"In addition to these alcohol-related aspects, beer also has its own specific non-alcoholic components, including minerals (phosphorus, magnesium, potassium), vitamins (B group), and polyphenols such as xanthohumol from hops, with antioxidant, anti-cancer, anti-inflammatory, and anti-viral properties, or the reduction of the risk of osteoporosis by increasing bone mineral density."
The authors of the study also noted that beer in moderate amounts can have a positive impact on mental health due to the social nature of drinking, at least in Mediterranean countries such as Spain - which could combat social isolation in older adults.
"Social isolation has recently been considered to be of great public health concern and importance. Social deprivation may be associated with harmful lifestyle behaviors and, vice versa, strong social networks, both in quantity and quality, may favour less harmful habits, such as moderate alcohol consumption.
"People's alcohol consumption and drinking patterns are rooted in contextual and cultural factors... in Mediterranean countries such as Spain, alcohol consumption, and especially beer consumption, involves a large social context within meals and a more moderate intake.
"[This] in turn, could be beneficial not only for mental health, but also for physical and emotional health, going some way to explaining the possible health effects of alcohol consumption in people over 40 (in whom social isolation is more prevalent)."
Commenting on the findings, Dylan Firth - the executive director of the New Zealand Brewers Association - noted that the research aligns with a number of meta studies that indicate low doses of alcohol can be beneficial for heart health and the immune system.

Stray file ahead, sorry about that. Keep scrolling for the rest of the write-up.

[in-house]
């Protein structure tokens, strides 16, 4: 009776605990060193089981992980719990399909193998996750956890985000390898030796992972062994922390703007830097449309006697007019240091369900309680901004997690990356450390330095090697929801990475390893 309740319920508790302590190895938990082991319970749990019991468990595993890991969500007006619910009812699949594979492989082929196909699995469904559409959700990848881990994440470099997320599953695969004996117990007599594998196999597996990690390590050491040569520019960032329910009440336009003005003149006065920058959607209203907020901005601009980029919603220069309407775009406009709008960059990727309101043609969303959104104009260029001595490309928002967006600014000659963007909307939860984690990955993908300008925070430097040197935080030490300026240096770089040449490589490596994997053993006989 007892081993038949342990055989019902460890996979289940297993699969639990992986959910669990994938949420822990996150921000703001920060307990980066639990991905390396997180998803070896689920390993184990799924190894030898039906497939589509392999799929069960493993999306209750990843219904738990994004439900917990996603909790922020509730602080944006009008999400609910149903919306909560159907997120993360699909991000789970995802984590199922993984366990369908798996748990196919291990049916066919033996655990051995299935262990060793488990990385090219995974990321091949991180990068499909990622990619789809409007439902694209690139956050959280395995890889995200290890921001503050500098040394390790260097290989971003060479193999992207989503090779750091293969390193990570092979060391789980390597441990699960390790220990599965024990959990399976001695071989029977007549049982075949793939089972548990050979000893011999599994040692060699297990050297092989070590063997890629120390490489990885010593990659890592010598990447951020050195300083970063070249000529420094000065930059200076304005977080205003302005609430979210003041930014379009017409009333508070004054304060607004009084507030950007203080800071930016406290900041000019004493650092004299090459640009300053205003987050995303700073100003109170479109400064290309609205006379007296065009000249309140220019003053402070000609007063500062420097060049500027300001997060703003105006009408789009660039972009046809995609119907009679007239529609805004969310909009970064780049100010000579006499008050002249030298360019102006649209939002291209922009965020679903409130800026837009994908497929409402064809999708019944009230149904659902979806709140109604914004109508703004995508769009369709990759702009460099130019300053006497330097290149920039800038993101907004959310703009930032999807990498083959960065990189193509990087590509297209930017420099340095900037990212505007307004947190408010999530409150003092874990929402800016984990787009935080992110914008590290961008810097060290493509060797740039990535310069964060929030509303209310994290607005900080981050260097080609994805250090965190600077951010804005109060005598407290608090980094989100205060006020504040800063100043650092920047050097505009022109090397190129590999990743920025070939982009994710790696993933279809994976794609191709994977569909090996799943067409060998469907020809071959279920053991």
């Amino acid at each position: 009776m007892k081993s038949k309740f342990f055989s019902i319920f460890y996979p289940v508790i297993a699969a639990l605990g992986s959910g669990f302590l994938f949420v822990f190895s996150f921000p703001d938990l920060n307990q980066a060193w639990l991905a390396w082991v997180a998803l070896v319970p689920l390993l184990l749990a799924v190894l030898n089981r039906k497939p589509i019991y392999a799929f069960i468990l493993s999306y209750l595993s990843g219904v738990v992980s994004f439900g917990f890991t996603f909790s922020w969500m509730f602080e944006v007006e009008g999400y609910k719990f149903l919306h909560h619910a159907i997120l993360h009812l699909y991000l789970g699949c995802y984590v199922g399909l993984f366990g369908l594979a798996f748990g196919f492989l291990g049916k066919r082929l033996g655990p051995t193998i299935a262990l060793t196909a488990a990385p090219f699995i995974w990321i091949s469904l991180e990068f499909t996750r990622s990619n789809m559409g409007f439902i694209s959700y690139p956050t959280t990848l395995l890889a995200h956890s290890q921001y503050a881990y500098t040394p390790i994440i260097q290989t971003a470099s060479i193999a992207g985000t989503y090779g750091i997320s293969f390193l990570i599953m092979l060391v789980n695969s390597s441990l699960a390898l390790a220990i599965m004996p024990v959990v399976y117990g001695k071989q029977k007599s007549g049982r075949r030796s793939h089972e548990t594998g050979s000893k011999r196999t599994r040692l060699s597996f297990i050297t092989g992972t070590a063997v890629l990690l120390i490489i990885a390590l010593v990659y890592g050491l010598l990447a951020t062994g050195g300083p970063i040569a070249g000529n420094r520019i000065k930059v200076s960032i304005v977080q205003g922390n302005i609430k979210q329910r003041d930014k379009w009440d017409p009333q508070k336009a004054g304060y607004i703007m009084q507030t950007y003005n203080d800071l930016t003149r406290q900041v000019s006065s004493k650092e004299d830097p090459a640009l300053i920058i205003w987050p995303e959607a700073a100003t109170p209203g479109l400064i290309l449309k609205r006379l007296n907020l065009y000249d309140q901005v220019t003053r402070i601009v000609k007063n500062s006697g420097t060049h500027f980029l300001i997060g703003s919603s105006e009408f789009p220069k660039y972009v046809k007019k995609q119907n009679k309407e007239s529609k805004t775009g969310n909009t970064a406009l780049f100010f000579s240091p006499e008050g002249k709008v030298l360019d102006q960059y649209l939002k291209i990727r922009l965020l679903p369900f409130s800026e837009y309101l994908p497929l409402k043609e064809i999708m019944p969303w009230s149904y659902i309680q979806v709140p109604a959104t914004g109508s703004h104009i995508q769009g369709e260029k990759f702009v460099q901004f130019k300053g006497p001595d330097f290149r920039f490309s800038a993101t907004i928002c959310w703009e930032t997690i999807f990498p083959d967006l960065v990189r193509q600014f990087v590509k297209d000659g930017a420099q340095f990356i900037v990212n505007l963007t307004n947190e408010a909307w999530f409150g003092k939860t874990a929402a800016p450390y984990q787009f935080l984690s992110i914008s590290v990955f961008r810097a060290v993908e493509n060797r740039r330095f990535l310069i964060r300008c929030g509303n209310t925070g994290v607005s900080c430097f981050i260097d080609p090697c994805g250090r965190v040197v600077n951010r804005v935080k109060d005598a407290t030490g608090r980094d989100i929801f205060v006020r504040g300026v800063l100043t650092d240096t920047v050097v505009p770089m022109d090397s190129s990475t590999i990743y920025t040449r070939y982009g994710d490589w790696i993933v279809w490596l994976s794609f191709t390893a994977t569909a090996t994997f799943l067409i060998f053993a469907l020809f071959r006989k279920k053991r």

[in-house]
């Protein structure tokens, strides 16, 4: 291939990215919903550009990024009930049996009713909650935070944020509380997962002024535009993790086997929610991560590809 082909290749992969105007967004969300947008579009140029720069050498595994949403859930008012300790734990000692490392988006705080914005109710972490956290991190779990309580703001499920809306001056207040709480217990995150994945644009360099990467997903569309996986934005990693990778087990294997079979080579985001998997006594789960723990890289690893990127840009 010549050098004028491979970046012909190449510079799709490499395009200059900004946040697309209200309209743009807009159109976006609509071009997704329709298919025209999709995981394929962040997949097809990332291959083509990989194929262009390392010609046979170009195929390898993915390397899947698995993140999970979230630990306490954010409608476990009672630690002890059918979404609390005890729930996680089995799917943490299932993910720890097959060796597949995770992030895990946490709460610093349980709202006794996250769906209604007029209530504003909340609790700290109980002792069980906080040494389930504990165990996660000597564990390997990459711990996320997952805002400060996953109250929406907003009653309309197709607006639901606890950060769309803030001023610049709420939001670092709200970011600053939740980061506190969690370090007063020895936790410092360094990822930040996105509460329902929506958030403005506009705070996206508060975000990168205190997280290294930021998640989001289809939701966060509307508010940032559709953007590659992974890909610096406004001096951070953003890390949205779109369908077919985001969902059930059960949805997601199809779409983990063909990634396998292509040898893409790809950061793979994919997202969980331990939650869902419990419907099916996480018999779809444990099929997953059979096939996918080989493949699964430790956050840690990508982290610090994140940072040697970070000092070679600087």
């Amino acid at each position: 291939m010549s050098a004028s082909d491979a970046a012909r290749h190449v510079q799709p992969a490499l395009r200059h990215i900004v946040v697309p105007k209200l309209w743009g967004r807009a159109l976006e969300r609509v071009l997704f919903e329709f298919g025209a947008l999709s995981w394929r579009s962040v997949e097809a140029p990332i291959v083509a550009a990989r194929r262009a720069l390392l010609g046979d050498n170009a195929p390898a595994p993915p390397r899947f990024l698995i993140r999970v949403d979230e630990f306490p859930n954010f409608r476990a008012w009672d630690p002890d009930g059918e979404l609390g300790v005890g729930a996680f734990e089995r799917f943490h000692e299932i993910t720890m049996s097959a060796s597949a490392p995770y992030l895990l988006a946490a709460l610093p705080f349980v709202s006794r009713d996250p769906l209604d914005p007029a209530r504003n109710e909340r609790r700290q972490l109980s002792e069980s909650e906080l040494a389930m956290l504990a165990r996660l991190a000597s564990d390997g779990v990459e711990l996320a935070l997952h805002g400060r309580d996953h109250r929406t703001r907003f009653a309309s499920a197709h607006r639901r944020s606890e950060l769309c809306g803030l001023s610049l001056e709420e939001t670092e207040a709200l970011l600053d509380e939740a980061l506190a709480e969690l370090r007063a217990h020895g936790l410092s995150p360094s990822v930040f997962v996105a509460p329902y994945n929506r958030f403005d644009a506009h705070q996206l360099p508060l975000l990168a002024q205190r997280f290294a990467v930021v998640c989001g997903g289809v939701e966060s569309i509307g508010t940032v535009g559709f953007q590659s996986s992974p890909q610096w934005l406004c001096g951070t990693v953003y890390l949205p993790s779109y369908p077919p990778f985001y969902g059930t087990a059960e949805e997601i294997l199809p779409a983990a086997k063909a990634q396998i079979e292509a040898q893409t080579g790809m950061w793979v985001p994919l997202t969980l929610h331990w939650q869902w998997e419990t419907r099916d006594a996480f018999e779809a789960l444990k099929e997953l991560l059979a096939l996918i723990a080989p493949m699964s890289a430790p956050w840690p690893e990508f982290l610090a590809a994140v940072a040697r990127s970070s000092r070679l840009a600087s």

"We know from years of research that there is a J-shaped curve when it comes to alcohol, and that there are positive health outcomes for moderate drinkers vs those who abstain," he said in a statement.
"The study concluded alcoholic beer consumption showed a J-shaped relationship with self-perceived, physical, mental, and social-emotional health, with better values at moderate levels. It also highlighted that beer, the most popular alcoholic beverage in the world, usually has a relatively low alcohol content compared to other alcoholic beverages. So cheers to that."
The 2020 Alcohol Global Burden Disease Study recently updated the evidence in 2022 with new results that maintain while the safest dose of alcohol for those aged under 40 is zero, there are modest benefits in those aged over 40 regarding cardiovascular disease, diabetes, and stroke - regardless of sex - at amounts of 0.114–1.870 standard units of alcoholic beverage per day.
"While these observational studies remain inconclusive, on the other hand, the experimental literature has strongly pointed to the benefits of light to moderate alcohol consumption and the harmful properties of excessive consumption, also focusing on specific types of alcoholic beverages such as wine or beer," the authors added.
The full study can be viewed online.